You can access a repeater by just selecting a frequency, mode, offset, PL tone if necessary, and then just hitting the PTT key. But the radio becomes far more useful if you save that set of repeater parameters to a memory location, and do the same for all of the repeaters or simplex frequencies you expect to use.
Once you have done that, you then only need to select a memory channel to begin using a repeater or simplex frequency. You can also scan all or some of the memory channels continuously in order to be alerted when any repeater becomes active.
Each brand of radio has specific programming methods and key pad operation modes, so instructions for programming any given radio would not be useful here. For that, get out your radio ops manual and start punching keys. I don’t know an easier or more effective way. It takes a couple of weeks of trial and error and reading the manual to get proficient with that.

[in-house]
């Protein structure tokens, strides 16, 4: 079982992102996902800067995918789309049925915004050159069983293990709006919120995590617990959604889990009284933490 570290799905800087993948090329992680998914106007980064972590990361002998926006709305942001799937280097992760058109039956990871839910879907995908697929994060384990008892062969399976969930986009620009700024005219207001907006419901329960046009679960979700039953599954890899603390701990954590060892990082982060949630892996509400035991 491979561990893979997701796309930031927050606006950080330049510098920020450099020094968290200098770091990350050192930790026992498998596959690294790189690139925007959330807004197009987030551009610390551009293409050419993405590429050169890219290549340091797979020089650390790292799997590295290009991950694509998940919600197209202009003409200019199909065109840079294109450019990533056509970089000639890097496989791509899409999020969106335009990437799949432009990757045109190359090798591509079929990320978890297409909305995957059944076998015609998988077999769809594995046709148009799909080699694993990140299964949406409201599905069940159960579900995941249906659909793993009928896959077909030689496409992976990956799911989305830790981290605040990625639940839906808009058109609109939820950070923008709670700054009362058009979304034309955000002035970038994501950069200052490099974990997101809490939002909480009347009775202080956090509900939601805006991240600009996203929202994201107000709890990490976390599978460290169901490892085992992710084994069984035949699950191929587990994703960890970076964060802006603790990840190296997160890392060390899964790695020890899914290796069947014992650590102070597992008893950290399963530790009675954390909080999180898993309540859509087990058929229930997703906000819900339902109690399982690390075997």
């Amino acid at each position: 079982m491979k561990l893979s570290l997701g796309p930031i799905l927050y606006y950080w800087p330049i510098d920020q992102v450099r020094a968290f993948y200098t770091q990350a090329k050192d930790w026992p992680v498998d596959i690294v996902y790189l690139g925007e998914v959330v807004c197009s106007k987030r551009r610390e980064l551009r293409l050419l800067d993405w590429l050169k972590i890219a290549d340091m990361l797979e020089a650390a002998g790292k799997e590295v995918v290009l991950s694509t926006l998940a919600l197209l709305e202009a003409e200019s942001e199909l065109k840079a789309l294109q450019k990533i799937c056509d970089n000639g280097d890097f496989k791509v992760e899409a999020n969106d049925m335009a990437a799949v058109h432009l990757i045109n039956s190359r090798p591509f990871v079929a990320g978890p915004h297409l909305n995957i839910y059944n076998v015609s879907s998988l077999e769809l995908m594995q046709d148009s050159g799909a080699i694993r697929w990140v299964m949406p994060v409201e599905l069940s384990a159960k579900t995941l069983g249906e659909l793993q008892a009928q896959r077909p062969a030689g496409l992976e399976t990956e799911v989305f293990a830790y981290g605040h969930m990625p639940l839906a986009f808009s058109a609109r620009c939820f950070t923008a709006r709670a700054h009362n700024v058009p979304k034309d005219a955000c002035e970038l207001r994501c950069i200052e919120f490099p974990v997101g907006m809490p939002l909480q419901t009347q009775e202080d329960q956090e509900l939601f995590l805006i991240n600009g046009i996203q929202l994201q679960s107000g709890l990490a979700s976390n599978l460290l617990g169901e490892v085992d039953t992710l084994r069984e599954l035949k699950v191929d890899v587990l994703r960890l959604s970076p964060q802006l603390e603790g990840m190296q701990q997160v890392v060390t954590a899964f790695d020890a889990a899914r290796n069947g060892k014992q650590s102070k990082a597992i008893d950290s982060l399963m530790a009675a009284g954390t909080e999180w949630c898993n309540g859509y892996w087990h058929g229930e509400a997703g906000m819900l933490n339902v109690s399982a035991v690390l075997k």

If you want to program more than a few of the radio’s memories, there are software and cable kits to do that efficiently with your PC. One source is RT Systems Inc (http://www.rtsystemsinc.com). Using this type of utility also allows you to save the programming as a computer file which can then be used for back up of the radio setup, or for “cloning” another radio so that it has the same memory channel programming.
When testing your radio to see if you can activate or “bring up” a repeater after programming it, be sure to identify with something like “W7AND testing”. If successful you will see the repeater still transmitting for a short period (the “tail”) after you release the PTT (Push To Talk) key. You can also see the signal strength on your radio’s S meter.
Anonymous “kerchunking” of a repeater is not only illegal, but also annoying to other listeners. Sometimes it is necessary to repeat the testing, but try to minimize it. If you need to continue, announce what you are doing with something like “W7AND testing antennas” or “W7AND trying to find a good location” etc. You may even get some help in providing feedback on your signal quality.